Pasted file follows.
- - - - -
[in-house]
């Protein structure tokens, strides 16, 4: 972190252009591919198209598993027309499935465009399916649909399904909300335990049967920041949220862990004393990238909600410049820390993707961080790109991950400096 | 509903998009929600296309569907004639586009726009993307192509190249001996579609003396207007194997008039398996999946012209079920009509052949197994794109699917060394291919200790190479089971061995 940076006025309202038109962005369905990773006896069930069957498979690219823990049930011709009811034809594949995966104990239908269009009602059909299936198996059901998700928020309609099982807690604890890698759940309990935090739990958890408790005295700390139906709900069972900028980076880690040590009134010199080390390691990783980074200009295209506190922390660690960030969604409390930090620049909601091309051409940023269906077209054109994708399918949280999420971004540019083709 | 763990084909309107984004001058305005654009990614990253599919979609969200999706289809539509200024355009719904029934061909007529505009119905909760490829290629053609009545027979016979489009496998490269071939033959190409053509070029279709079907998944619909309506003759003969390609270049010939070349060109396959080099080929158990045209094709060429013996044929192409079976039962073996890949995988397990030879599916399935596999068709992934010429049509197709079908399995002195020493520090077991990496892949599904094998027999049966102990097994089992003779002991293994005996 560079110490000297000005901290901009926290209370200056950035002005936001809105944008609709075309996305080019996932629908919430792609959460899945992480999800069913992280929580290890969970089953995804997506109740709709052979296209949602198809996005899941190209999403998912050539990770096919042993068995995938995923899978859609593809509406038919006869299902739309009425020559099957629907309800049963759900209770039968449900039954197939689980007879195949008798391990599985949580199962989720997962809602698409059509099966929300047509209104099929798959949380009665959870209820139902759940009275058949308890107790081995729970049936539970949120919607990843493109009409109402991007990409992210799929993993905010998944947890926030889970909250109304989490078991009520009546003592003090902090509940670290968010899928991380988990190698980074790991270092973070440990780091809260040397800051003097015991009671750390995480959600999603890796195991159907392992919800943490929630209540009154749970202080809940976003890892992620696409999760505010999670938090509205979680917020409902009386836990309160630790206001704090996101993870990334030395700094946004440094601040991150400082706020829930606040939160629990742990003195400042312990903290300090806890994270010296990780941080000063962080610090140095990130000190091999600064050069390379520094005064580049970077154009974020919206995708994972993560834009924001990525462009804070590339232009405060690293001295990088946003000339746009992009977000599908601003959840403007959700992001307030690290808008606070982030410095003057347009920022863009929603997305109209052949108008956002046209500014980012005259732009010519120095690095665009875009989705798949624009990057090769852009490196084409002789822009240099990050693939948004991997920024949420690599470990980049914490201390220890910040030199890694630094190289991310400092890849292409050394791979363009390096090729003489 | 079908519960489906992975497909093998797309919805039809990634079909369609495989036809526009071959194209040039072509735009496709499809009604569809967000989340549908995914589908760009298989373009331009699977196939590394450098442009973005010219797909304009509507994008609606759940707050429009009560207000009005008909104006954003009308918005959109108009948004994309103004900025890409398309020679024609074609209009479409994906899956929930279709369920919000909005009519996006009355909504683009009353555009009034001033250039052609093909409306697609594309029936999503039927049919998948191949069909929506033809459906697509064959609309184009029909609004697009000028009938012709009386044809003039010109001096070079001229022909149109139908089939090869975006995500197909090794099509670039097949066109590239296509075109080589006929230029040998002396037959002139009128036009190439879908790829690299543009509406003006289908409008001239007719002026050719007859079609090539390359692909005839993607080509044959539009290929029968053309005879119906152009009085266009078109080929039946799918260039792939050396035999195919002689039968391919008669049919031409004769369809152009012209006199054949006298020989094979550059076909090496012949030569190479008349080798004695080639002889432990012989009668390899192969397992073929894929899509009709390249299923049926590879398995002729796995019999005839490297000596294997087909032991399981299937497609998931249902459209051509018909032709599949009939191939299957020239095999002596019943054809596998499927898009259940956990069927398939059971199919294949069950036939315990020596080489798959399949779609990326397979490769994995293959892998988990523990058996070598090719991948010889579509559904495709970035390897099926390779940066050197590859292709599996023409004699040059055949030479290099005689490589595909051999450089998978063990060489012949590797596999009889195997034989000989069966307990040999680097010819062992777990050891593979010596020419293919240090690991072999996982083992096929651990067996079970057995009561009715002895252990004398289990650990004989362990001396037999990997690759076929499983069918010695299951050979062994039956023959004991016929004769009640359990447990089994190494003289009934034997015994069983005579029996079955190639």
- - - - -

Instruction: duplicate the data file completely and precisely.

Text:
[in-house]
């Protein structure tokens, strides 16, 4: 972190252009591919198209598993027309499935465009399916649909399904909300335990049967920041949220862990004393990238909600410049820390993707961080790109991950400096 | 509903998009929600296309569907004639586009726009993307192509190249001996579609003396207007194997008039398996999946012209079920009509052949197994794109699917060394291919200790190479089971061995 940076006025309202038109962005369905990773006896069930069957498979690219823990049930011709009811034809594949995966104990239908269009009602059909299936198996059901998700928020309609099982807690604890890698759940309990935090739990958890408790005295700390139906709900069972900028980076880690040590009134010199080390390691990783980074200009295209506190922390660690960030969604409390930090620049909601091309051409940023269906077209054109994708399918949280999420971004540019083709 | 763990084909309107984004001058305005654009990614990253599919979609969200999706289809539509200024355009719904029934061909007529505009119905909760490829290629053609009545027979016979489009496998490269071939033959190409053509070029279709079907998944619909309506003759003969390609270049010939070349060109396959080099080929158990045209094709060429013996044929192409079976039962073996890949995988397990030879599916399935596999068709992934010429049509197709079908399995002195020493520090077991990496892949599904094998027999049966102990097994089992003779002991293994005996 560079110490000297000005901290901009926290209370200056950035002005936001809105944008609709075309996305080019996932629908919430792609959460899945992480999800069913992280929580290890969970089953995804997506109740709709052979296209949602198809996005899941190209999403998912050539990770096919042993068995995938995923899978859609593809509406038919006869299902739309009425020559099957629907309800049963759900209770039968449900039954197939689980007879195949008798391990599985949580199962989720997962809602698409059509099966929300047509209104099929798959949380009665959870209820139902759940009275058949308890107790081995729970049936539970949120919607990843493109009409109402991007990409992210799929993993905010998944947890926030889970909250109304989490078991009520009546003592003090902090509940670290968010899928991380988990190698980074790991270092973070440990780091809260040397800051003097015991009671750390995480959600999603890796195991159907392992919800943490929630209540009154749970202080809940976003890892992620696409999760505010999670938090509205979680917020409902009386836990309160630790206001704090996101993870990334030395700094946004440094601040991150400082706020829930606040939160629990742990003195400042312990903290300090806890994270010296990780941080000063962080610090140095990130000190091999600064050069390379520094005064580049970077154009974020919206995708994972993560834009924001990525462009804070590339232009405060690293001295990088946003000339746009992009977000599908601003959840403007959700992001307030690290808008606070982030410095003057347009920022863009929603997305109209052949108008956002046209500014980012005259732009010519120095690095665009875009989705798949624009990057090769852009490196084409002789822009240099990050693939948004991997920024949420690599470990980049914490201390220890910040030199890694630094190289991310400092890849292409050394791979363009390096090729003489 | 079908519960489906992975497909093998797309919805039809990634079909369609495989036809526009071959194209040039072509735009496709499809009604569809967000989340549908995914589908760009298989373009331009699977196939590394450098442009973005010219797909304009509507994008609606759940707050429009009560207000009005008909104006954003009308918005959109108009948004994309103004900025890409398309020679024609074609209009479409994906899956929930279709369920919000909005009519996006009355909504683009009353555009009034001033250039052609093909409306697609594309029936999503039927049919998948191949069909929506033809459906697509064959609309184009029909609004697009000028009938012709009386044809003039010109001096070079001229022909149109139908089939090869975006995500197909090794099509670039097949066109590239296509075109080589006929230029040998002396037959002139009128036009190439879908790829690299543009509406003006289908409008001239007719002026050719007859079609090539390359692909005839993607080509044959539009290929029968053309005879119906152009009085266009078109080929039946799918260039792939050396035999195919002689039968391919008669049919031409004769369809152009012209006199054949006298020989094979550059076909090496012949030569190479008349080798004695080639002889432990012989009668390899192969397992073929894929899509009709390249299923049926590879398995002729796995019999005839490297000596294997087909032991399981299937497609998931249902459209051509018909032709599949009939191939299957020239095999002596019943054809596998499927898009259940956990069927398939059971199919294949069950036939315990020596080489798959399949779609990326397979490769994995293959892998988990523990058996070598090719991948010889579509559904495709970035390897099926390779940066050197590859292709599996023409004699040059055949030479290099005689490589595909051999450089998978063990060489012949590797596999009889195997034989000989069966307990040999680097010819062992777990050891593979010596020419293919240090690991072999996982083992096929651990067996079970057995009561009715002895252990004398289990650990004989362990001396037999990997690759076929499983069918010695299951050979062994039956023959004991016929004769009640359990447990089994190494003289009934034997015994069983005579029996079955190639």